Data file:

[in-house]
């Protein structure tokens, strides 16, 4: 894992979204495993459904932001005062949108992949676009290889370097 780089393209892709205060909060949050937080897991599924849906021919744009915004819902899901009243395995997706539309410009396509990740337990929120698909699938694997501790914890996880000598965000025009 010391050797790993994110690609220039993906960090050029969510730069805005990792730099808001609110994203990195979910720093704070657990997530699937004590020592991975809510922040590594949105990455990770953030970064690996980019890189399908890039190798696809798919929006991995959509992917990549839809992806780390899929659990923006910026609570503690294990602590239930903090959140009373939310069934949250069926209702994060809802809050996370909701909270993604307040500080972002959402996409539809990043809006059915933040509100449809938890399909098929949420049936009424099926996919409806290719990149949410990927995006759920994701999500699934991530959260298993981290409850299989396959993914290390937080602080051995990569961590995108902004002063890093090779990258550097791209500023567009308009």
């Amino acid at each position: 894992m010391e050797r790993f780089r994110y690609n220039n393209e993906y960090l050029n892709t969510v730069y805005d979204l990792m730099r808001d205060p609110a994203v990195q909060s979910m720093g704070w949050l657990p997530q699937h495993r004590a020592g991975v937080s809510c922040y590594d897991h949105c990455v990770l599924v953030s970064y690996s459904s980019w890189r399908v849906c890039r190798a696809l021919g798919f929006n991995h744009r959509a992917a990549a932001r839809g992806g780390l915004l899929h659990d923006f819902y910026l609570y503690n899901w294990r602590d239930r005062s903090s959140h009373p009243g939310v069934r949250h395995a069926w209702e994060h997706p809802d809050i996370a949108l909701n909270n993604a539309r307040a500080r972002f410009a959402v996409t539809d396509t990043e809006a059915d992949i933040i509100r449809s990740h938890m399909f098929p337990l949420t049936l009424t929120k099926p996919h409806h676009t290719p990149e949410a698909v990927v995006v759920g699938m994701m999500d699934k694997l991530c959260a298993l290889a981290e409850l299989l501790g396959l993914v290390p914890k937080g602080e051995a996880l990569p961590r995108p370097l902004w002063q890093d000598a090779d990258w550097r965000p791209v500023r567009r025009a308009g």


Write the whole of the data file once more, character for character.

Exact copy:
[in-house]
């Protein structure tokens, strides 16, 4: 894992979204495993459904932001005062949108992949676009290889370097 780089393209892709205060909060949050937080897991599924849906021919744009915004819902899901009243395995997706539309410009396509990740337990929120698909699938694997501790914890996880000598965000025009 010391050797790993994110690609220039993906960090050029969510730069805005990792730099808001609110994203990195979910720093704070657990997530699937004590020592991975809510922040590594949105990455990770953030970064690996980019890189399908890039190798696809798919929006991995959509992917990549839809992806780390899929659990923006910026609570503690294990602590239930903090959140009373939310069934949250069926209702994060809802809050996370909701909270993604307040500080972002959402996409539809990043809006059915933040509100449809938890399909098929949420049936009424099926996919409806290719990149949410990927995006759920994701999500699934991530959260298993981290409850299989396959993914290390937080602080051995990569961590995108902004002063890093090779990258550097791209500023567009308009």
């Amino acid at each position: 894992m010391e050797r790993f780089r994110y690609n220039n393209e993906y960090l050029n892709t969510v730069y805005d979204l990792m730099r808001d205060p609110a994203v990195q909060s979910m720093g704070w949050l657990p997530q699937h495993r004590a020592g991975v937080s809510c922040y590594d897991h949105c990455v990770l599924v953030s970064y690996s459904s980019w890189r399908v849906c890039r190798a696809l021919g798919f929006n991995h744009r959509a992917a990549a932001r839809g992806g780390l915004l899929h659990d923006f819902y910026l609570y503690n899901w294990r602590d239930r005062s903090s959140h009373p009243g939310v069934r949250h395995a069926w209702e994060h997706p809802d809050i996370a949108l909701n909270n993604a539309r307040a500080r972002f410009a959402v996409t539809d396509t990043e809006a059915d992949i933040i509100r449809s990740h938890m399909f098929p337990l949420t049936l009424t929120k099926p996919h409806h676009t290719p990149e949410a698909v990927v995006v759920g699938m994701m999500d699934k694997l991530c959260a298993l290889a981290e409850l299989l501790g396959l993914v290390p914890k937080g602080e051995a996880l990569p961590r995108p370097l902004w002063q890093d000598a090779d990258w550097r965000p791209v500023r567009r025009a308009g």